Reviewed: March 2019
Released: 2019, AFM Records
Reviewer: Kieron Hayes
Former Accept guitarist Herman Frank has been on a bit of a roll recently. He went solo in 2008, and since then has released a trio of well-received slabs of solid classic metal: Loyal to None (2009), Right in the Guys (2012) and The Devil Rides Out (2016). Now comes #4, Fight the Fear.
In general style, not much has changed. This is still firmly rooted in the old-school heavy metal approach, hard rocking and totally unashamed of what it is. The attitude is definitely there, but alas, the delivery is somewhat lacking.
If you’ve listened to any of Herr Frank’s past material, you know what to expect. Like Saxon, Pretty Maids or U.D.O., this is balls-out, rough ‘n’ ready, rocking heavy metal, with just enough of an ear for melody. It certainly harks back to the good old days, but while there were plenty of classic albums chock full of winners back in the 80s, there were also plenty of more middle-of-the-road offerings. The ones that don’t get brought up so much, because they weren’t band-defining classics, but nor were they wild departures and failed experiments. They just…were.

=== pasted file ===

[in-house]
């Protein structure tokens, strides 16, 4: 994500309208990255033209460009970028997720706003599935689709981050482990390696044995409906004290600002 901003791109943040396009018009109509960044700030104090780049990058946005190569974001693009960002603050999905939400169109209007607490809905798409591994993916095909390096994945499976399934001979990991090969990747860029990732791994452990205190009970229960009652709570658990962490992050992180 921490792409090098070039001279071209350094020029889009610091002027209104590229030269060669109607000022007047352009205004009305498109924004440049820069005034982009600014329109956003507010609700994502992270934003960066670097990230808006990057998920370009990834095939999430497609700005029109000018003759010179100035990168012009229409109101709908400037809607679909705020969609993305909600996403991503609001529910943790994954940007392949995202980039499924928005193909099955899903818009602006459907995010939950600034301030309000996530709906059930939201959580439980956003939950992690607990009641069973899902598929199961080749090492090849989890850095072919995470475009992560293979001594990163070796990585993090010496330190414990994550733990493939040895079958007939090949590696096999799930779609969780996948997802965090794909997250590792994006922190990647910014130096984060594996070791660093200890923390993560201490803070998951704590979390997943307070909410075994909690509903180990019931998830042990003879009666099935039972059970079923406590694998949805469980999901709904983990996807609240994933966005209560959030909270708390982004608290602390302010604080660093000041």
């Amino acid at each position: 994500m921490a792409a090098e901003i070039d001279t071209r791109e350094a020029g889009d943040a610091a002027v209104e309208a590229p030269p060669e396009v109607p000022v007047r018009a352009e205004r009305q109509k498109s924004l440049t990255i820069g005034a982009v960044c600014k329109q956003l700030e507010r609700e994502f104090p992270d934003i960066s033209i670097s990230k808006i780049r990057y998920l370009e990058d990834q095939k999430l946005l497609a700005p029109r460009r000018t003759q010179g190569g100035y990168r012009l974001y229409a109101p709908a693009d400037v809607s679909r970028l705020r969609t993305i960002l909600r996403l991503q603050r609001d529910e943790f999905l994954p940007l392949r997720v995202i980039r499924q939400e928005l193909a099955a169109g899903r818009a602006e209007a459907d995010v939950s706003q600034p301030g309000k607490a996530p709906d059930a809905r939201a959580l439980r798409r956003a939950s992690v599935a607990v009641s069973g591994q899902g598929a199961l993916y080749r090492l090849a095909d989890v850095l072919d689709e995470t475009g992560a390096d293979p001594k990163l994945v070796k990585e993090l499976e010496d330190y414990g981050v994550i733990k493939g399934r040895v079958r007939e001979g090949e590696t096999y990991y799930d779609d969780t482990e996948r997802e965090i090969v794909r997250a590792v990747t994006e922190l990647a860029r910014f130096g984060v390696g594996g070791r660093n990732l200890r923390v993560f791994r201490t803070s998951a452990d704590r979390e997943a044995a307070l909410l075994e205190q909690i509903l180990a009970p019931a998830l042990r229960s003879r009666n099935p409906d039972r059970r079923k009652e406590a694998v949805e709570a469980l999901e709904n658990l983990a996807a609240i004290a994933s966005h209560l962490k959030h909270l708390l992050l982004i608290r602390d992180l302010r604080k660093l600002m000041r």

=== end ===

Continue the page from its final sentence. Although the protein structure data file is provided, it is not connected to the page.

That, alas, is more the category Fight the Fear falls into. It just…is. It’s traditional heavy metal, but for the most part, that’s all it is. It’s not bad by any means, there’s just very little that stands out. That said, “Fear” is one track that does stand proud and true. A Judas Priest-ian, blistering, razor sharp assault that layers itself perfectly, one of those classic metal tracks that knows just when to apply every part of itself.
“Wings of Destiny” follows along the same line (almost too much; when the two songs play one after the other when the album is on shuffle, it really highlights how alike they are), and I appreciate the lyrical direction here, the encouragement to abandon the shackles of religious dogma. “Hail and Row” has an appropriately rhythmic pace, like a heavy metal rowing chant.
These aside though, most of the songs just do their job competently without adding much beyond that. The album as a whole also could do with some trimming: it’s 13 songs, and almost half of them exceed the 5 minute mark, which seems a bit much for this style of (usually) punchy music.
To reiterate, Fight the Fear is certainly not a bad album. It’s neither especially good nor bad, which leans towards the side of disappointment in light of the artist’s recent successes. Though if you’re an existing fan of either his work or simply of no-frills classic metal, this one is at least worth a listen.